Monday, November 8, 2010


A society in which Generation AAA's schools are now in abandoned refurbished malls, run by corporate sponsors, and all of the main communication is done through social networking - how far into the future is this in reality? THE UNIDENTIFIED takes place in a near future in which teens go to school each day in "The Game" where their every move is monitored by the corporations who sponsor their schools and the more popular they are, the more they can get branded and have nicer things. The majority of their interaction is done through facebook and twitter-like status updates on ipod touch-like handheld devices with GPS tracking. The goal is to set fashion trends, score points at the games (classes), and become popular to be "branded" and hang out in the VIP area while becoming a spokesperson for your corporate brand. Kid is not very popular, and she likes it that way, she can just produce her music and stay out of trouble. It's all fine until the day the body falls into the food court in front of her from the 5th floor railing. The body was a dummy, but the note attached was not - it's from "The Unidentified" - those who are rebelling against the corporate sponsors running their everyday school lives - and refusing to be identified by the material things they own. Once Kid starts to look into it more, she actually becomes more interesting to the corporations and as she gets more involved, she finds out more about how the Game really runs. Can she help out her family without losing herself to the corporate game and lose all of her friends?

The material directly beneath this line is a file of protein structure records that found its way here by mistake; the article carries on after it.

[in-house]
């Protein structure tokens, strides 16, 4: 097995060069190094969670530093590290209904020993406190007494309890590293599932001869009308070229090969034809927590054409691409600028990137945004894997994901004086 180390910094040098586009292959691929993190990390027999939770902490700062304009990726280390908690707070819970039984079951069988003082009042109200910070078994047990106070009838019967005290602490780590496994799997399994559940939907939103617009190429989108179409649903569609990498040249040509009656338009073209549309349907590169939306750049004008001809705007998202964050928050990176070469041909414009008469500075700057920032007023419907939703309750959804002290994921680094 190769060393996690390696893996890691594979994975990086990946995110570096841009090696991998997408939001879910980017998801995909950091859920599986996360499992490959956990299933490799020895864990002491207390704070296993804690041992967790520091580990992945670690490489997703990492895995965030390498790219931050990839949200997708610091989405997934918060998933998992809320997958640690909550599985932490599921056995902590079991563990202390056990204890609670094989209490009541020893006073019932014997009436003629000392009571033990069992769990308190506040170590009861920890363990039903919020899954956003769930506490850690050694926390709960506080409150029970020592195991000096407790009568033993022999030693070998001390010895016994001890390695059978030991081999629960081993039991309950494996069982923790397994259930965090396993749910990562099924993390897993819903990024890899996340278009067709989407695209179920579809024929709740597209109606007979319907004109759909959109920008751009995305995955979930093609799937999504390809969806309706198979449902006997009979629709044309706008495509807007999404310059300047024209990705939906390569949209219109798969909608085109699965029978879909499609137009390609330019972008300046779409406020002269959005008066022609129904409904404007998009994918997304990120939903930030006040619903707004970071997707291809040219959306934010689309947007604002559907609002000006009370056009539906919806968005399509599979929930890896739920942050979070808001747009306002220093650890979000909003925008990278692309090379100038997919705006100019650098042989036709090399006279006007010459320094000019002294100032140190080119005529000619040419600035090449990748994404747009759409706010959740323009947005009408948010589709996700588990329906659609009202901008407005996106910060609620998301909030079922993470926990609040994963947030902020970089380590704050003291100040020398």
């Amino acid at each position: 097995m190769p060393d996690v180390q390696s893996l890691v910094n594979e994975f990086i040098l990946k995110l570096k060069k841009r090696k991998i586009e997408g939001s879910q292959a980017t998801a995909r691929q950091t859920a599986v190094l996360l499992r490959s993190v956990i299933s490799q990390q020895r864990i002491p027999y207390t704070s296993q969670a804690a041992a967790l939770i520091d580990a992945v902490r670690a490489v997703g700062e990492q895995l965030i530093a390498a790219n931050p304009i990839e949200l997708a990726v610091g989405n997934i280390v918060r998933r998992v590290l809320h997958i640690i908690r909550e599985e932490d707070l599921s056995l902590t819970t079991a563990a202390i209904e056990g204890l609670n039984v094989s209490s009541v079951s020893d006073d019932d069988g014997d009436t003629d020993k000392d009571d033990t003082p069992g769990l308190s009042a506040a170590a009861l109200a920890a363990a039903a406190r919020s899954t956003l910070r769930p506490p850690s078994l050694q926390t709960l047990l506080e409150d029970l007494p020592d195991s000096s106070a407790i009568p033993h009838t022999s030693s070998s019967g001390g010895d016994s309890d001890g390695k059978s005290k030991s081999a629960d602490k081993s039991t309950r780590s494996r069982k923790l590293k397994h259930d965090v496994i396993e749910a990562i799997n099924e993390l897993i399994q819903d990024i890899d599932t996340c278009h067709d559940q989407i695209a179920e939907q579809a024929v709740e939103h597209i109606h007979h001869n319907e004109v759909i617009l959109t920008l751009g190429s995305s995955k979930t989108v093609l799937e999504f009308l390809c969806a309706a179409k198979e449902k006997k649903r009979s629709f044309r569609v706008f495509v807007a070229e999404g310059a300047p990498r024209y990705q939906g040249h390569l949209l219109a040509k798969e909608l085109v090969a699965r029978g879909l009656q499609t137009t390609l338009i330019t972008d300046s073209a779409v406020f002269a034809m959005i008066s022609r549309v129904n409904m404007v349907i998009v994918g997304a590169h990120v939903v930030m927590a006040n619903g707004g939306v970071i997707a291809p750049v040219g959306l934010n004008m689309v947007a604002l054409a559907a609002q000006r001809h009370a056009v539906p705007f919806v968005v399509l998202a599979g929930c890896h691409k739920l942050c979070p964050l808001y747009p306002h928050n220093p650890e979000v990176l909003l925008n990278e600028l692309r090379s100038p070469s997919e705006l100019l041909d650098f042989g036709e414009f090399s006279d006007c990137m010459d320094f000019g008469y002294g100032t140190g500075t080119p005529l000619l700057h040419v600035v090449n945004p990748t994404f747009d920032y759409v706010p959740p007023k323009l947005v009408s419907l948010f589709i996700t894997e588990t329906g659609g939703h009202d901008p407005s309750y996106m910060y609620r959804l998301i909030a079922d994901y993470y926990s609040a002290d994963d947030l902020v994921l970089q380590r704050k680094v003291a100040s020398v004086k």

Overall I liked this book and the issues it brought up and the movement of the plot; although, I did have a little trouble totally getting engaged with the characters in the beginning, but was intrigued by the mystery. The book moves along with the mystery to be solved - who are "The Unidentified" and what do they really want and why? It also has quite a bit of action with different scenes wondering what will happen to Kid and her friends and the people she knows within the Game. Ultimately this book is about the choices we make, why we make them, and who is watching. This book is about identity - finding your own, keeping it, and portraying it in the face of others who might be looking for something else. It's an interesting commentary on the social networking society we now live in and the choices we make because we know people are watching - are we really our true selves or are we the self we want to portray to everyone who's reading? 

Reminds me of/Other anti-corporate books like this: Teen, Inc - So Yesterday - The Gospel According to Larry 


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